West Nile virus (WNV) has been found in a dead bird that was collected from Hall County. This is the first bird that has tested positive for WNV in Hall County this summer.
It is expected that the West Nile virus activity will continue to increase throughout the summer until early fall. The mosquito that transmits WNV usually reaches its peak in population during the first to second week of September.
Throughout the state there have been 29 human cases, 14 blood donors, 123 mosquito pools and two horses that have tested positive for WNV in 2013.
West Nile virus is transmitted through the bite of a mosquito that has picked up the virus by feeding on an infected bird. In turn, mosquitoes pass the virus to humans.
Nathan Eckhout, Environmental Health Specialist, states” Even though summer is winding down mosquitoes are still active and citizens are urged to take precautions when outside”.
To reduce the risk of exposure to West Nile virus:
- Avoid being outdoors during times that mosquitoes are most active (dusk and dawn).
-While outdoors, cover up by wearing long-sleeved shirts and pants, shoes and socks.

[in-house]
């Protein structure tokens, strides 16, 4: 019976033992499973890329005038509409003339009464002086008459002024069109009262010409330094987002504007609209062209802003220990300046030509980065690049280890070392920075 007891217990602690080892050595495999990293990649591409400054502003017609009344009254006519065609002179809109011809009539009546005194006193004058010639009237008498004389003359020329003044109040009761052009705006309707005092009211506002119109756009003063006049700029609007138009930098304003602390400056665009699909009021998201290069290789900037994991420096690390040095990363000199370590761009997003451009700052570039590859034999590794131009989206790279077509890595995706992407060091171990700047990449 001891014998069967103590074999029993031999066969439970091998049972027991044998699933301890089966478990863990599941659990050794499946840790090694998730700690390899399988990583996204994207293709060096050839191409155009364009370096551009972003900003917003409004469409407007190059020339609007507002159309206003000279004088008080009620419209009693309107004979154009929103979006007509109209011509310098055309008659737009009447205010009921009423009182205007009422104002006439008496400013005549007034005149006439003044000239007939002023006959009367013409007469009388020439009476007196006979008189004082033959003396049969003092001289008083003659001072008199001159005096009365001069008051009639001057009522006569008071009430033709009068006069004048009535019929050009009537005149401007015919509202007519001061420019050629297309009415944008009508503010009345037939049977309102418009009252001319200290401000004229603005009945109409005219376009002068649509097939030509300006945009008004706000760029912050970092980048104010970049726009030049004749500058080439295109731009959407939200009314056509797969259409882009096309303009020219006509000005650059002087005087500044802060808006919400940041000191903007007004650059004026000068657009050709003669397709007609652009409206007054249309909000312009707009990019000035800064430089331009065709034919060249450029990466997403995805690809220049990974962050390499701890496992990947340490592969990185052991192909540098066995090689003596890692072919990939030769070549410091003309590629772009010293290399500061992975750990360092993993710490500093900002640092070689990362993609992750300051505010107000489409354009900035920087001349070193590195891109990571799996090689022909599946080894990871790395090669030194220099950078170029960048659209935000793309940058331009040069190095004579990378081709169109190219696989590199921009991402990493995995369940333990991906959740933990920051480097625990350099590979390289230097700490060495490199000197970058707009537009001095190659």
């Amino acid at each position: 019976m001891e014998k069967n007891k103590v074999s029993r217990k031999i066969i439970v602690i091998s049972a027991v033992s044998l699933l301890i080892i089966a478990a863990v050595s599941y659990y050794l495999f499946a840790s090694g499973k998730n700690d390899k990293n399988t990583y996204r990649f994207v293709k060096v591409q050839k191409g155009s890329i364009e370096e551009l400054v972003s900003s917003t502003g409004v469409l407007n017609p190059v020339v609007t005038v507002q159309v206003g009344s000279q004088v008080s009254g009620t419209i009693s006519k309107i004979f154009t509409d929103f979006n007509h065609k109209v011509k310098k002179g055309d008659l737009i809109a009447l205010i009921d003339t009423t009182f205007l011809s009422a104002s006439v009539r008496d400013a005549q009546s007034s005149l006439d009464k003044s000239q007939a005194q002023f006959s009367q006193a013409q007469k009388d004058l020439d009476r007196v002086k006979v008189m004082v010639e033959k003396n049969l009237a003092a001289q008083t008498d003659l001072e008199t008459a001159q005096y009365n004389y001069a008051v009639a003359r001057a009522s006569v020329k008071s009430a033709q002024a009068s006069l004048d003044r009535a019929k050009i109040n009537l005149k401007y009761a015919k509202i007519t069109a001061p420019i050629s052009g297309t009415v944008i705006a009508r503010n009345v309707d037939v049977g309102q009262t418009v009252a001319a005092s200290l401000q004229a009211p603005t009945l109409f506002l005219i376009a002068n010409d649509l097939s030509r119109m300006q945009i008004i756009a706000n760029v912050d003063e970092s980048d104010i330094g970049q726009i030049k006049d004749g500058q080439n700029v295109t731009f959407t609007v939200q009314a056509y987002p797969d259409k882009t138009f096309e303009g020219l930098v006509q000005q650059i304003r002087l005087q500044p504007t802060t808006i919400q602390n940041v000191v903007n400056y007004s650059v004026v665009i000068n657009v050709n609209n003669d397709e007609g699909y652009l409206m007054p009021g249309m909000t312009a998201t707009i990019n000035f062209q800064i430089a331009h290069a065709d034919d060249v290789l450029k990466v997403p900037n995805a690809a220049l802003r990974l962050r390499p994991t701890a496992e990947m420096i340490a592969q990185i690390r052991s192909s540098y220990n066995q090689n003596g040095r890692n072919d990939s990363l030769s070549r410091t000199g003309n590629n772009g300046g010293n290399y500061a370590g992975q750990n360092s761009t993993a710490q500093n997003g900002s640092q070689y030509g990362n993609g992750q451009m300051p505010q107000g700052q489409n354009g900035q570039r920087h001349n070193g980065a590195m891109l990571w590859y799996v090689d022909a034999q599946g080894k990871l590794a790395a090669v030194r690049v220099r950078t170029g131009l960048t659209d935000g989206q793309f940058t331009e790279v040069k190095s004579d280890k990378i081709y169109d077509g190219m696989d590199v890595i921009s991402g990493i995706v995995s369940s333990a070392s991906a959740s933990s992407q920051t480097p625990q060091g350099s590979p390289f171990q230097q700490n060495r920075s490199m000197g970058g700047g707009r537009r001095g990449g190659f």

-Eliminate mosquito breeding sites, such as standing water in tires, plastic containers, or similar water holding containers.
-Applying mosquito repellent containing DEET.
Most people who are infected with WNV have no symptoms or only mild flu-like symptoms. Less than one out of 150 people who get bitten by an infected mosquito and become infected will get seriously ill. However, people over 50 and those with weakened immune systems are especially vulnerable to the disease and are more likely to experience serious consequences. West Nile fever includes flu-like symptoms, such as fever and muscle weakness. Symptoms of West Nile encephalitis include inflammation of the brain, disorientation, convulsions and paralysis.